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(originally published by Booz & Company)


Seven Value Creation Lessons from Private Equity

What top-tier PE firms can teach public companies about creating and sustaining value over time.

Companies are in business to create value for their stakeholders, a pursuit that occupies countless hours in boardrooms and executive suites around the world. A select number of companies get it right — they set the correct value creation course and sustain it over time. But many do not. Some companies cannot find the right strategic path; others cannot execute their strategy. Still others execute well for a while but then lose their way. And another group of organizations become so exhausted by rounds of business transformation (that is, cost cutting) that they lack the stamina to search for additional ways to secure and sustain value.

For public companies, these challenges are intensified by quarterly reporting requirements, governance rules meant to drive accountability and transparency, and the demands of a vastly larger and more vocal group of stakeholders. Private equity firms, however, enjoy a number of natural advantages when it comes to building efficient, high-growth businesses, including a built-in platform for change (for example, a predetermined exit within 10 years), tightly aligned ownership and compensation models, and fewer institutional loyalties and competing distractions. But despite these distinctions, the best practices of top-tier PE firms still provide powerful and broadly applicable lessons. Public companies can adapt the following seven imperatives from private equity to build a value creation regimen.

1. Focus relentlessly on value. To attract continued investment from limited partners and earn the generous fees for which they are renowned, private equity firms have to maintain a laser-like focus on value creation, beyond simple financial engineering and severe cost cutting. More and more PE deals feature substantive operational improvements that result from the application of deep industry and functional expertise. Private equity firms are in the trenches at their portfolio companies, investing in core operations as often as they are cutting extraneous costs.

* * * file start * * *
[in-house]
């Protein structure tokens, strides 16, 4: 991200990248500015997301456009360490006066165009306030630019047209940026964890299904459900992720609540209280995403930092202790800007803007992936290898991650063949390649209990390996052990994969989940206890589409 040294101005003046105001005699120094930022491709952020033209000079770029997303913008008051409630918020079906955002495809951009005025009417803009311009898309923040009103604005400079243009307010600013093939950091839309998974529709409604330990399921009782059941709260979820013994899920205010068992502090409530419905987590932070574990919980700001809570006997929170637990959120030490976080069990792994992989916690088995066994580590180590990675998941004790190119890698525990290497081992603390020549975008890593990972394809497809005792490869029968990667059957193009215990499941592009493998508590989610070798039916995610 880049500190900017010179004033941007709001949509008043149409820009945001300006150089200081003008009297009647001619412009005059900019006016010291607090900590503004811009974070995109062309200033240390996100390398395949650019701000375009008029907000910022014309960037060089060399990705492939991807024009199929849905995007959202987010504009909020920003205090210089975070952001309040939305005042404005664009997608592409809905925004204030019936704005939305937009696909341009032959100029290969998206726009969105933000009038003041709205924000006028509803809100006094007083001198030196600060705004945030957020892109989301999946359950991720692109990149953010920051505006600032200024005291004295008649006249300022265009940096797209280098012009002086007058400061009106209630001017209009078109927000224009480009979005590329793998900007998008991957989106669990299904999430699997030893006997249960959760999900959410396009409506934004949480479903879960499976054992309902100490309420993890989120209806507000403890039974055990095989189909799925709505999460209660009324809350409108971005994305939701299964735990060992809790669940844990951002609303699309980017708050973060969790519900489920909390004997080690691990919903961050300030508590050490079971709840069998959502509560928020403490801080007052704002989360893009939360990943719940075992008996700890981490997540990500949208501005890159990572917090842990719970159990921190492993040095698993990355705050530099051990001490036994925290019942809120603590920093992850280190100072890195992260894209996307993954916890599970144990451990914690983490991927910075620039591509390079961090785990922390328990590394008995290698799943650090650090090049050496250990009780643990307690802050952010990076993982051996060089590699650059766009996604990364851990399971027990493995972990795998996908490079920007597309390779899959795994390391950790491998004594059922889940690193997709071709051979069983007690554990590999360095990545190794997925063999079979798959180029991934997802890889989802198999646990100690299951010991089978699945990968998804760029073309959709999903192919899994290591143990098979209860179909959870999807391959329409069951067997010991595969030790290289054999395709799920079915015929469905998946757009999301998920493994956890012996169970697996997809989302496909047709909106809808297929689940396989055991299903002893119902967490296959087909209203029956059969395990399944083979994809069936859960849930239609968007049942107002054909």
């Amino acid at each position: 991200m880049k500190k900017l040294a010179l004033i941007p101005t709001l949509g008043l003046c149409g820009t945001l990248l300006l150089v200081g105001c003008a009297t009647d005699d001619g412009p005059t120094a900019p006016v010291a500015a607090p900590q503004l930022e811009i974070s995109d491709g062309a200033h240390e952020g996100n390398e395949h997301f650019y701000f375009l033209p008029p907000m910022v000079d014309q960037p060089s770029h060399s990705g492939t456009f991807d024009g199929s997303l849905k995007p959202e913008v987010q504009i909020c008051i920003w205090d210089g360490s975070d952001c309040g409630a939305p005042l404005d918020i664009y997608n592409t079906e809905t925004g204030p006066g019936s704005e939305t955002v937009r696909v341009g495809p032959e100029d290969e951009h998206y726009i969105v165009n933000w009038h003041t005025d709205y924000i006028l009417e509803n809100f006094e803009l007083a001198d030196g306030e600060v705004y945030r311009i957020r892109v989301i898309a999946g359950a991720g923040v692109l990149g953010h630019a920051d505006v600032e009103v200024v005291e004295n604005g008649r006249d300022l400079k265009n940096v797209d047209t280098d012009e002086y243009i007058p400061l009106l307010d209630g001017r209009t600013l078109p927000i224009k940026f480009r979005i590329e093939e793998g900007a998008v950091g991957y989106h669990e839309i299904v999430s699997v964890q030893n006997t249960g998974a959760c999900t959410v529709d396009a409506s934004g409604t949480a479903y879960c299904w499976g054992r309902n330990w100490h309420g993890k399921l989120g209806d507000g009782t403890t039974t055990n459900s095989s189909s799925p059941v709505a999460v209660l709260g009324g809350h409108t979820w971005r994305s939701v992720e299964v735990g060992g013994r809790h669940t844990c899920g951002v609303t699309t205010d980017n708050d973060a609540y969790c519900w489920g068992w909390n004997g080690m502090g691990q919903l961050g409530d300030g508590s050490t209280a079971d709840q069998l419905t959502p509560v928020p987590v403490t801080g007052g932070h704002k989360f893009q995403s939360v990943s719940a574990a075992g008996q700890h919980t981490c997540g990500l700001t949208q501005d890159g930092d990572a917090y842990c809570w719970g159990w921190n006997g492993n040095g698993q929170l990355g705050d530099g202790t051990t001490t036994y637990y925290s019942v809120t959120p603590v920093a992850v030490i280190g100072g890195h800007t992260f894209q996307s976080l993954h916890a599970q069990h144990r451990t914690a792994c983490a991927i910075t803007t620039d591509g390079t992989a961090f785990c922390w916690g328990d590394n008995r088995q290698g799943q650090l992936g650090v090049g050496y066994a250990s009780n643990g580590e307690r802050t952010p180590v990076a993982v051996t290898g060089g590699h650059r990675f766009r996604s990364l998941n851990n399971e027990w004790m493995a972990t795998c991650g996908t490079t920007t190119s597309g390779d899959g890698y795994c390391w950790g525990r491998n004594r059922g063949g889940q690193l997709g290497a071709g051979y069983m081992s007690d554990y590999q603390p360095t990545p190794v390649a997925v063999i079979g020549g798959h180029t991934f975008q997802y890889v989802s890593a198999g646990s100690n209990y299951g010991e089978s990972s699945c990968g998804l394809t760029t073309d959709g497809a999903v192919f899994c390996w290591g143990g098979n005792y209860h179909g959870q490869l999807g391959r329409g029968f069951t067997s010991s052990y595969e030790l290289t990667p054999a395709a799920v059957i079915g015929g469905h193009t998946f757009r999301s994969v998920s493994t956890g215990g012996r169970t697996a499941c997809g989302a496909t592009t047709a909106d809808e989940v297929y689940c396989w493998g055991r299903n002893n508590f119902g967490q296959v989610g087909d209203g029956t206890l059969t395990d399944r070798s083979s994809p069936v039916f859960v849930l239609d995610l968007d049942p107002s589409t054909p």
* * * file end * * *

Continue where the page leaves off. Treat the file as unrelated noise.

Private equity firms’ focus on core value begins with due diligence. General partners carefully choose each target company and explicitly define how they will create incremental value and by when. This assessment does not stop after the acquisition — they periodically evaluate the value creation potential of their portfolio companies and quickly exit those that are flagging to free up funds for more remunerative investments.

That can often mean exiting entire lines of business that are not drawing on the company’s core strengths and differentiating capabilities. Public companies should try to apply a similarly objective and dispassionate lens to their portfolio of businesses by assessing first their financial performance, and then the degree to which each employs mutually reinforcing capabilities that cross business unit lines and distinguish the enterprise as a whole.

2. Remember that cash is king. Private equity firms typically finance 60 to 80 percent of an acquisition with debt. This high-leverage model instills a focus and sense of urgency in PE firms to liberate and generate cash as expeditiously as possible. To improve cash flow, PE firms tightly manage their receivables and payables, reduce their inventories, and scrutinize discretionary expenses. To preserve cash, they delay or altogether cancel lower-value discretionary projects or expenses, investing only in those initiatives and resources (including talent) that contribute significant value.

Public companies can take a page from the PE playbook and develop a similar performance improvement plan. Although the specifics will vary from company to company, any such plan will focus on increasing profits and improving capital efficiency.

Public company leaders should start with a blank slate and then objectively and systematically rebuild the company’s cost structure, justifying every expense and resource. First, management needs to categorize each activity as “must have” (it fulfills a legal, regulatory, or fiduciary requirement, or is required to “keep the lights on”), “smart to have” (it provides differentiating capabilities that allow the company to outperform its competitors), or “nice to have” (everything else). The next step is to eliminate low-value, discretionary work. And the final step is to optimize the remaining high-value or mandatory work.

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